I think that not only the lines between work and life have blurred but also the lines between the public and the private spheres. This is in part because of the age of information we are living in. We already know that in a capitalist society the market mediates life and social relationships. Money, salaried work, the means of production and exchange regulate the social dynamics. Then, the society of spectacle regulates desire and subjectivity through the mediation of images. 
In this phase of global capitalism — also known as neoliberalism — money has permeated all levels of society in which economics is conceived as a total ideology that organizes all human affairs. In this context, the Foucauldian “self” is another commodity that can also be marketed. You see that in job interviews, online dating sites, CVs, and in all forms of applications. Indeed, neoliberalism has installed the Homo economicus as a human model. This model must be competitive and self-interest motivated. The neoliberal subject is in permanent search of profit and self-gratification. Its ambition is pantagruelian because it runs parallel to capital accumulation. The result of all of this is an army of selfish subjects who are individualistic and oblivious, insensitive to the environment or the future generations to come. Of course, the neoliberal subject reacts violently when it lacks success, which is measured in economic terms. 
On the contrary, the Homo reciprocans, Homo ludens, and Homo aestheticus are human models whose motivations are cooperation, playfulness, and beauty — the primary and ancestral tendencies that allowed humans to survive and create culture — which is a collective way of being. Kropotkin’s notion of mutual aid is rooted in the propensity of human beings to cooperate. Playing is basic for children to learn how to socialize and crucial for adults to keep a jovial spirit, and avoid self-importance and frowning. Aesthetics is indeed in the core of human dreams, visions, and imagination. Since the time of cave painting, aesthetics has played a fundamental role in human consciousness, allowing the growth and expansion of the human spirit to amazing levels of enlightenment.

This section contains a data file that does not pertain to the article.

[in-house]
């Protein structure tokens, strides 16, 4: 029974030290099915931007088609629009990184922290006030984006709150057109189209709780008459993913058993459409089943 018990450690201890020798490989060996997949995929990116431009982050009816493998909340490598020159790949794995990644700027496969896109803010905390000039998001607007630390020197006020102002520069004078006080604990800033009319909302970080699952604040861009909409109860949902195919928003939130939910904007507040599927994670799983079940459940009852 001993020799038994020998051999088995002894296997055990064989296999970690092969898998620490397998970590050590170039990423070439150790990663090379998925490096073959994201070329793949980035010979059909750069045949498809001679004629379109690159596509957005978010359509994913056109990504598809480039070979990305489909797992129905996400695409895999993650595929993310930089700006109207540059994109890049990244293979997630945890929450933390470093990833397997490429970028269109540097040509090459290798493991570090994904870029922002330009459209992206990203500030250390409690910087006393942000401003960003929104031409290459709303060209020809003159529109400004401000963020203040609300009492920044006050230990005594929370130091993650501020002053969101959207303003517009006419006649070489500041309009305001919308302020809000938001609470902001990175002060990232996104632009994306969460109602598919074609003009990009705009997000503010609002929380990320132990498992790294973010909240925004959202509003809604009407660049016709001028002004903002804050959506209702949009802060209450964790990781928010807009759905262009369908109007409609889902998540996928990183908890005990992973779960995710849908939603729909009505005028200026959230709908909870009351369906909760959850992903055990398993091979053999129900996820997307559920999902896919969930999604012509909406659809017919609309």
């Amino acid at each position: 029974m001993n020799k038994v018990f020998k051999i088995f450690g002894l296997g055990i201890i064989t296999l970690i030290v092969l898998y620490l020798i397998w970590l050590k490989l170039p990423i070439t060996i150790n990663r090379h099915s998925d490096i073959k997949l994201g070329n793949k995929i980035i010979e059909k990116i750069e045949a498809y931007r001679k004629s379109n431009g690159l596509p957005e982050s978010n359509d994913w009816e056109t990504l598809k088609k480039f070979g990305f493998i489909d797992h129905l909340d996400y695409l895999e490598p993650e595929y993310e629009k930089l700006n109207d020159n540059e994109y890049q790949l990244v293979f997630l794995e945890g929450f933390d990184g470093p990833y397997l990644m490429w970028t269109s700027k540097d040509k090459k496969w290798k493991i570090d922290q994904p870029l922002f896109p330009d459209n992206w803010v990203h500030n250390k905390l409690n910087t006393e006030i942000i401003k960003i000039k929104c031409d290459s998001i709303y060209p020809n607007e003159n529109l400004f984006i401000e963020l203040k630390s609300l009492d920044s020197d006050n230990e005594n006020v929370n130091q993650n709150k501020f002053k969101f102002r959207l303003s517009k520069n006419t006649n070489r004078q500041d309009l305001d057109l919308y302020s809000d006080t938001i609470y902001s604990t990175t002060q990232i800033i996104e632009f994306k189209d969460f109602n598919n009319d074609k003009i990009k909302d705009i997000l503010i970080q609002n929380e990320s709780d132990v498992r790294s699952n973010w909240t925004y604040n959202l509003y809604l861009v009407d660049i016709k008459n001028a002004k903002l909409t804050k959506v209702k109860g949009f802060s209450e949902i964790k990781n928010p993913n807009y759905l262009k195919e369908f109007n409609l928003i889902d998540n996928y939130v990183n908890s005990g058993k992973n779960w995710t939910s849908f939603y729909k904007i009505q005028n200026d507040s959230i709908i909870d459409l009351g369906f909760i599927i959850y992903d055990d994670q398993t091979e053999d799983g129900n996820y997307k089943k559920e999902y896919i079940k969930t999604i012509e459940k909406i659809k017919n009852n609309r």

Spiritual beings prioritize their inner relationship with the matrix of living consciousness instead of the matrix of monetary and material exchange. There is nothing we can really take with us whenever it is time to exit and travel to the mystery. However, capitalism is so malleable and fast as to co-opt everything to keep its expansion and control. Perhaps its perversity resides in that. By means of social media and cyberspace, for example, capitalism has been able to build a virtual Panopticon where everybody is a guard and a prisoner at the same time, keeping an eye on everyone else and promoting judgment of one another as well as sharing private content on the public screen. 
Branding is then necessary for users in order to be part of the cyber world. You need a username, a password, a profile, titles, etc. to participate in this virtual Panopticon, forcing you inevitably to label yourself. “I text, therefore I am,” seems to be the slogan of automatized human beings mediated and controlled by electronic devices. In this world, there is a ranking that can be established through the number of visits or likes. Branding and marketing of auto-identities is nothing but the enthronement of standardization. When the subject accepts being labeled by his or her own volition, it accepts the categories the capitalist process of standardization produces. This is evident in the field of identity politics and the robotic personas the virtual world creates.